David explained the labor process like this: My body was like a tube of toothpaste and everything was being pushed out from the top to the bottom, so what happened next was inevitable and completely normal. Don’t judge me.
As I tried to push the spawn out I shit on the delivery table. I know, right? TMI. Sorry. Pushing out a baby is similar to taking the biggest shit of your life. I knew this would happen. It happens to A LOT of women. It’s totally normal. What isn’t normal is what I did next: I apologized.
Everyone in the room: “You don’t need to apologize.”
“I just took a shit on a table in front of a room full of strangers. An apology seems appropriate.”
Don’t judge me! Let’s see you push a 9-pound baby out of your vagina and not shit on the table. I triple dog dare you.
I also kept apologizing because while pushing I kept knocking the heart rate monitor off my finger. It was probably the most sorry-filled labor and delivery that hospital had ever had.
So anyway, I arrived at the hospital by 11:30 a.m. And after an hour of pushing, Calvin Mansfield Tracy popped out at 2:27 p.m. We all cried. Well, except for the doctors and nurses. It’s just another day in the office for them. “Yeah, yeah, the miracle of child birth, blah blah.”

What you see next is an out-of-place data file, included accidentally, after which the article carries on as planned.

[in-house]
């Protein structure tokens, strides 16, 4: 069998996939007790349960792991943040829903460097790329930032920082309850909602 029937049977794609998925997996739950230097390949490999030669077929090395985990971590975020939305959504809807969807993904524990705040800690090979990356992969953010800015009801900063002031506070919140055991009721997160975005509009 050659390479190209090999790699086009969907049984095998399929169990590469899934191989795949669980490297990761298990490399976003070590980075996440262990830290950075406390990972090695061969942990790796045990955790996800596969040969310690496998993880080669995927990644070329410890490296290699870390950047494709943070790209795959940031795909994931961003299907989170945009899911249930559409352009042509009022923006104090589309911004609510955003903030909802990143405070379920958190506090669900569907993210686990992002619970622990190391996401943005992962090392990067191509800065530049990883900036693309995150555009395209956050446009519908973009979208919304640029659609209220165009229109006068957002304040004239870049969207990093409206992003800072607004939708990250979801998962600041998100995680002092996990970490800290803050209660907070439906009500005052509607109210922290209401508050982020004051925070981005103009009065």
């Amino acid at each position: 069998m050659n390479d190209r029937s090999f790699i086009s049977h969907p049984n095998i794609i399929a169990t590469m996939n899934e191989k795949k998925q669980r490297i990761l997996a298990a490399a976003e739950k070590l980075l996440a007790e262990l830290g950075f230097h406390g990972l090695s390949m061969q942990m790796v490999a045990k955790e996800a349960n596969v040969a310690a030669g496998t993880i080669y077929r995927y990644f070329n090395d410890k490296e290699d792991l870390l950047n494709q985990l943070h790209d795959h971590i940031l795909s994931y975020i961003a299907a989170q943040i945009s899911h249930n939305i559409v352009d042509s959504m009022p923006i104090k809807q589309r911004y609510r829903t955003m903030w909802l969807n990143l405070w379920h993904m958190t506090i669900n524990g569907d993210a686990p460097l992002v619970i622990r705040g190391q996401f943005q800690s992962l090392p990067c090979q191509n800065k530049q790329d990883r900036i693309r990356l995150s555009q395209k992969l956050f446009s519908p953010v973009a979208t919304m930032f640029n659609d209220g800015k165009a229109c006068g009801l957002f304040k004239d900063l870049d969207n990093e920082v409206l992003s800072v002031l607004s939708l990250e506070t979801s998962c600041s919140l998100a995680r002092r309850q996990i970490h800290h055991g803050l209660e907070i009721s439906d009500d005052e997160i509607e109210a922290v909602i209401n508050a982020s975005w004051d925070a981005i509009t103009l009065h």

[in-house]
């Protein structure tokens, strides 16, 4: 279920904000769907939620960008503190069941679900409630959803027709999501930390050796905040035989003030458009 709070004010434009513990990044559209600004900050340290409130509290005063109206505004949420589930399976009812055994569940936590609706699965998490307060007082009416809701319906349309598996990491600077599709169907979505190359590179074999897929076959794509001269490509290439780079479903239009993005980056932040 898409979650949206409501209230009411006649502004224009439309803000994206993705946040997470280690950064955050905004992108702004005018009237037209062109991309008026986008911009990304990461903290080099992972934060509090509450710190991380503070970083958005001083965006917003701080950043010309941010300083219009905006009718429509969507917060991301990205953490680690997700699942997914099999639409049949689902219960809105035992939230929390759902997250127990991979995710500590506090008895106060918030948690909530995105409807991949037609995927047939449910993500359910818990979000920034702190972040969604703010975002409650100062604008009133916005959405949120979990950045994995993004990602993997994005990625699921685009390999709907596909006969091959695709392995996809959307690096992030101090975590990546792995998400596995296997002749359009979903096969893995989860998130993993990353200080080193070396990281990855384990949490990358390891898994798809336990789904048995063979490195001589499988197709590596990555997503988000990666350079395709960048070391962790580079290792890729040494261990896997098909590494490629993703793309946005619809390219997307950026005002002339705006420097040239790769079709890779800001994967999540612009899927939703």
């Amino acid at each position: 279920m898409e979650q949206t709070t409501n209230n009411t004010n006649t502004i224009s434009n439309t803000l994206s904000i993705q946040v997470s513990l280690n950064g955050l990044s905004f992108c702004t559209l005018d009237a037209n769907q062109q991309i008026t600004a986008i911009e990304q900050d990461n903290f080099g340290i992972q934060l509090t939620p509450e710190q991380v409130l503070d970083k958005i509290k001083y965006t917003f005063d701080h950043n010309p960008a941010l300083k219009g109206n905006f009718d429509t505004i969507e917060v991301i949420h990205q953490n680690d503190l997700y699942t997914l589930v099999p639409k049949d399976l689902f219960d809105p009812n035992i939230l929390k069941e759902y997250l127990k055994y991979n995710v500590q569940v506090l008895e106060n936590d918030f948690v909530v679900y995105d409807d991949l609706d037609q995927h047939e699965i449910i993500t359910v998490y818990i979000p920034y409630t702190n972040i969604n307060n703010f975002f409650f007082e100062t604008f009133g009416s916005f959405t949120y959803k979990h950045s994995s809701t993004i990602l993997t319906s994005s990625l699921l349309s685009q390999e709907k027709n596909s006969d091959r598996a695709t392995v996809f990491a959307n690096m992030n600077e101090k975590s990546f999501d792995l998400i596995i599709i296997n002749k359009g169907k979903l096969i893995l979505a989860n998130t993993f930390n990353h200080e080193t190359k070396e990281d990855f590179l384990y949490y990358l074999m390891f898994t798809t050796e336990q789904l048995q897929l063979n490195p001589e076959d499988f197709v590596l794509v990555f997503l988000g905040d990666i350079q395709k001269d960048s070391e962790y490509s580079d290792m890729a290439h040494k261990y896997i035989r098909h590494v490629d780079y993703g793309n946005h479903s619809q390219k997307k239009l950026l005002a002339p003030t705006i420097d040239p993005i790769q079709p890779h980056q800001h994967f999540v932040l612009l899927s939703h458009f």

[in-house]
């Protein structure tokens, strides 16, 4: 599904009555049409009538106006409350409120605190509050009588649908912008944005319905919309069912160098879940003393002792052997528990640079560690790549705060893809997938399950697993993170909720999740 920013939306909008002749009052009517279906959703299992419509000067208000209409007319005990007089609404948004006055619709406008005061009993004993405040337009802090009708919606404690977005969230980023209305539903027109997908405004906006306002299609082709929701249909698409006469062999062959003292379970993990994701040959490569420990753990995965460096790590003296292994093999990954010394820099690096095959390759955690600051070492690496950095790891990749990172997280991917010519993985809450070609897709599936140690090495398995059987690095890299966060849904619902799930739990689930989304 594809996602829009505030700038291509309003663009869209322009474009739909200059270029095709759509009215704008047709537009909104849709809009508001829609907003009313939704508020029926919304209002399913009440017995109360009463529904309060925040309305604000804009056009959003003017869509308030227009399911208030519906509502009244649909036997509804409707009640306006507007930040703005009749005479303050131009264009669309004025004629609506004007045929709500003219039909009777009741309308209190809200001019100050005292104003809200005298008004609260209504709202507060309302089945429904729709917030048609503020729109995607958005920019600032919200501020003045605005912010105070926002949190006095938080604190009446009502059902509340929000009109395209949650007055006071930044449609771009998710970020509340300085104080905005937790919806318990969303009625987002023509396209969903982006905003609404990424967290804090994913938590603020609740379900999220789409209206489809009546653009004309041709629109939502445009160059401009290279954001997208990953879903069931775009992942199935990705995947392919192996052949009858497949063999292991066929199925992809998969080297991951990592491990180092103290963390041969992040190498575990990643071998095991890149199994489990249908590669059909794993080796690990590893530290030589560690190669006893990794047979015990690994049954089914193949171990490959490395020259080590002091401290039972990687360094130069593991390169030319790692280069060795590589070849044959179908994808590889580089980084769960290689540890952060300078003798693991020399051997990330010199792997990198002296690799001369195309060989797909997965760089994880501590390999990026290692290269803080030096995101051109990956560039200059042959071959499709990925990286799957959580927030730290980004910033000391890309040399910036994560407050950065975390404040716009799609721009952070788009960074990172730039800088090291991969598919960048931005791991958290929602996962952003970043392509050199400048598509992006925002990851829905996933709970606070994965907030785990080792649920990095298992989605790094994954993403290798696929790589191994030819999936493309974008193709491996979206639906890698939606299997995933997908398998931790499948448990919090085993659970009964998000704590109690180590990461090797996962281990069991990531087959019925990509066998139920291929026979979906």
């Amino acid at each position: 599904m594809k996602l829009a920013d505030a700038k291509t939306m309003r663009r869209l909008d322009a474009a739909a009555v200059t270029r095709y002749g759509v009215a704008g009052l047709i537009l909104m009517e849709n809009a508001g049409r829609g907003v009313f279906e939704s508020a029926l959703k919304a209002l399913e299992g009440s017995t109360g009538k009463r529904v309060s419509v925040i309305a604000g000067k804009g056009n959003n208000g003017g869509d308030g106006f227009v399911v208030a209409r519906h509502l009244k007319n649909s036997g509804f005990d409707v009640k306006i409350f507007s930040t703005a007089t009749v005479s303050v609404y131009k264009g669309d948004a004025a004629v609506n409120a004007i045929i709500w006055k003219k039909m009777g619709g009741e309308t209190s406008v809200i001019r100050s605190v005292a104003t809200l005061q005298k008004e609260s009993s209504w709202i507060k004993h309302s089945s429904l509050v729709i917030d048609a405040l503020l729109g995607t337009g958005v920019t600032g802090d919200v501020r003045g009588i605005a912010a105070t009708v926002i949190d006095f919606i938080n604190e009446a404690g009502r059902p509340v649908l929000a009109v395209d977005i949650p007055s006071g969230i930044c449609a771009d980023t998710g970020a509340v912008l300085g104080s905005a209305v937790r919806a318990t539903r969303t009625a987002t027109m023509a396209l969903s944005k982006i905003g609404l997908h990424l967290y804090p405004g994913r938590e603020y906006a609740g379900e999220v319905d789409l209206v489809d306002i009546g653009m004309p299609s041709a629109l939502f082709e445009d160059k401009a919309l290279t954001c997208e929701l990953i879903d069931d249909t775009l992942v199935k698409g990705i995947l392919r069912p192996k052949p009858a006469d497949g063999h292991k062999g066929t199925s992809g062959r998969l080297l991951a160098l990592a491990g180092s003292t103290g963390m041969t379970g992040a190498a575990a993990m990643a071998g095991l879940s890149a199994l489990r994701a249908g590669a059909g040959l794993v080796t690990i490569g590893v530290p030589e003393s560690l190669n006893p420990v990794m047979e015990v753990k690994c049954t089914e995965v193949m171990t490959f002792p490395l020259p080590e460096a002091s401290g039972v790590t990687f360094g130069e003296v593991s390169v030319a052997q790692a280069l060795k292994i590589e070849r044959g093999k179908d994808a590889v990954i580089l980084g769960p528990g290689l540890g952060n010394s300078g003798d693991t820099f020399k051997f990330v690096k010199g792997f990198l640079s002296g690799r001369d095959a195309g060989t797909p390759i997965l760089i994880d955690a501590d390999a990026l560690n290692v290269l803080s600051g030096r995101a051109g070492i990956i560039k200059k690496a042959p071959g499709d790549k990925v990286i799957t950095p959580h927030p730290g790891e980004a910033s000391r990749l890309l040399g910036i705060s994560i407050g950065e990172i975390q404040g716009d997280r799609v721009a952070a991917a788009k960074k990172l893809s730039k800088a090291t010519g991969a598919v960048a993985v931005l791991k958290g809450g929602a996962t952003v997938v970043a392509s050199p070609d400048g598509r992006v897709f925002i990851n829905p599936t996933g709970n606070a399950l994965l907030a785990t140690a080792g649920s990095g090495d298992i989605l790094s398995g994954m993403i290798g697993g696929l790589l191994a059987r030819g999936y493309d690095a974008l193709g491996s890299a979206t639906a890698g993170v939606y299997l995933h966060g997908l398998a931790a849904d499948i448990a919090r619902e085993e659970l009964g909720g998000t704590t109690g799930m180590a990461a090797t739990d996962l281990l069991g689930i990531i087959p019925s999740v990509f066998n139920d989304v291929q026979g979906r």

When the Spawn came out and the doctor laid him down on me the first thing I said was, “He’s huge!” He looked huge to me. He didn’t look like a newborn at all. He looked like what medical dramas on ABC try to pass off as a newborn, but really it’s a three-month old. Nine pounds! That’s how much Homer weighs.
Immediately, after Calvin came out, the doctors whisked him to the other side of the room to clean him up and suck out his lungs. Turns out I wasn’t the only one that took a shit during the delivery, so the doctors had to make sure that Calvin didn’t ingest any of his own crap. I know. I’m sorry. Gross.
While the doctors did their thing with Calvin, my doctor and her intern started stitching me up.
“Can I have those drugs now?” I asked.
Doctor: “Yes. Yes, you can.”
And now what you have all be waiting for: Cute spawn photos!